Webshot is a free, automated utility that allows for the generation of live screenshots. Screenshots serve an important role in demonstrating accountability (when content is removed, defaced or censored from the internet), but just as frequently are critical for troubleshooting & diagnostic services. There are many scenarios in which manually creating screenshots would not be feasible - because of routing issues, or because a screenshot needs to be generated at an exact time (Webshot can be called via an API).
The Github page for Webshot includes not just the Webshot source code, but also a node-based web server with a default Heroku configuration. This enables users to spin up a fully functional Webshot instance using Heroku in just a few minutes, starting from scratch. Install the node package manager, create your heroku instance and push the configuration and you are all set!
When calling screenshots that have been generated by Webshot, the URLs reference the source website of the screenshot and allow for resizing of the image. Here are some examples from the Webshot documentation:
http://localhost:5000/api/generate?url=google.com&width=500 http://localhost:5000/api/generate?url=google.com&height=300 http://localhost:5000/api/generate?url=google.com&width=200&height=400
Check out Webshot - and don’t forget to contribute to the project on Github!
New tasks need your help within the Core Datasets Issue Registry
Open Knowledge’s Core Datasets are a selection of commonly-used datasets on a variety of topics that can be put to use for a variety of different research topics. All of the tools are free and available on Github - being able to find so many diverse, reliable and useful datasets in one place can save those of us who rely on open data a lot of time and hassle. Because so many people rely on these tools, submitting code to these tools allows your submissions to make a real and significant difference to projects all over the world. Here are some examples of the types of packages that are included:
- geoip2, a free IP geolocation database based on data from the Geolite2 MaxMind databases
- imf-weo, a copy of the International Monetary Fund World Economic Outlook database
- crime-uk, UK-specific crime data from multiple sources, including http://police.uk/data
- browser-stats, a Python based tool that collects browser usage statistics trends, primarily gathered from W3Schools log files
- and much more …
Thanks in large part to @pdehaye, the new Core Datasets Managing Curator, there has been a flurry of new activity and project additions on the Core Datasets Issue Registry. Take a look at the Issue Registry for issues that you think you could help to resolve and start to tackle it! For example, a thread has been created for the Big Mac Index Dataset. Don’t know what a Big Mac Index is? Not a problem! You don’t need to be an economist to write a script that will poll the correct datasets(note: XLS file). If you want to help out, but aren’t sure how to start or you’re having trouble, browse the easier issues and leave a comment on the relevant thread! Also, be sure to let us know in a thread that you are working on a specific project to avoid duplicating effort. Now that you know all this, go get coding!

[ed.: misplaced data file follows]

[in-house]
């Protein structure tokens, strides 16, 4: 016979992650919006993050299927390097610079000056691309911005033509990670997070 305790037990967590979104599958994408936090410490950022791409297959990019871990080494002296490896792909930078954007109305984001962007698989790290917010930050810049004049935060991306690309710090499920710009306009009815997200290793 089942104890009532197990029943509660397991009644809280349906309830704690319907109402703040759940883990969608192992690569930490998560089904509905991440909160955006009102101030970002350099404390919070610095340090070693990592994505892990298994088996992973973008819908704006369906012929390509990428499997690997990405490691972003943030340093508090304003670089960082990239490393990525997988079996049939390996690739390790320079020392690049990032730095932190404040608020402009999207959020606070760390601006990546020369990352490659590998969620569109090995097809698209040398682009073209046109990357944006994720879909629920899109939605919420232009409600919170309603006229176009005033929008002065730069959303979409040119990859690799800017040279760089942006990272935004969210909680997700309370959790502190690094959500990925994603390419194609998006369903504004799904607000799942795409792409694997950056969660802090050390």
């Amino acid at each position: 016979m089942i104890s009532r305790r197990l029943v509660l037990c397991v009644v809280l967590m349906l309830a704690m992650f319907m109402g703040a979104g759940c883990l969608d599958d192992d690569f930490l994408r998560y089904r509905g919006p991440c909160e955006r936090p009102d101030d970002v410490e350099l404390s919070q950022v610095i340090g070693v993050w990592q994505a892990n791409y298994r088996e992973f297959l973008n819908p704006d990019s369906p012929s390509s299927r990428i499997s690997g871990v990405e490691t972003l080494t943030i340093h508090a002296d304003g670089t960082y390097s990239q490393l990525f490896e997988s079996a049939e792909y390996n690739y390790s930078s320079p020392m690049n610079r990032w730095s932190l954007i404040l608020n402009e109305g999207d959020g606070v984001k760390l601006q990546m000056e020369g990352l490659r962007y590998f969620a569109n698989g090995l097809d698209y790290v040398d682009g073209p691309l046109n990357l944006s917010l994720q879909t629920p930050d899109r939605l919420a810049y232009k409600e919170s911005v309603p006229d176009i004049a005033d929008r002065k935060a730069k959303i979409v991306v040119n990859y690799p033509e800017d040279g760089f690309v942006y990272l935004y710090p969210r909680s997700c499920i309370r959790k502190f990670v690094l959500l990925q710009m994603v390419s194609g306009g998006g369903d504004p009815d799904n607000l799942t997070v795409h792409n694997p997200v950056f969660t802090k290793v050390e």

Labs establishes organizational structure, open positions still available
Labs continues to expand and attract interest from talented developers and all manner of smarty-pantses. With more people and more projects there is more responsibility and more to get done. To that end, Labs has begun to develop an organizational structure so that all of our team members can focus on what we are best at, to prevent duplication of efforts and to make communication easier and more effective. So far, the assigned positions are:
- Team Lead
- Team Lead
- Team Lead
- Core Datasets Managing Curator
- Advisory Group Member
- Advisory Group Member
- Advisory Group Member
- Advisory Group Member
For more detailed information about each position, be sure to check out this thread. There are still positions available and a significant need for assistance from those with all sorts of different skills - leave a comment on the thread to let us know that you want to help step up to keep Labs growing!
It’s time to get involved
The New Year is a time for reflection of the year gone by and an opportunity to resolve to engage in good deeds for the year ahead. This year, OFKN Labs urges you to forget about silly New Years resolutions like more exercise or less carbs. Do something important with 2016 and write more code! The first thing to do is to make sure that you are a part of the Labs team by signing up. Once you have joined the Labs community, check out our Ideas page or our current Projects and find something that you would be interested in collaborating on. Do you have a plan for something we haven’t though of yet? Tell us about it on Twitter or better yet jump on the mailing list.
For all of you already contributing to Labs: keep up the great work! Open Data is important, and your efforts continue to provide transparency for critical information. With your help, Labs will continue its success into 2016. See you then!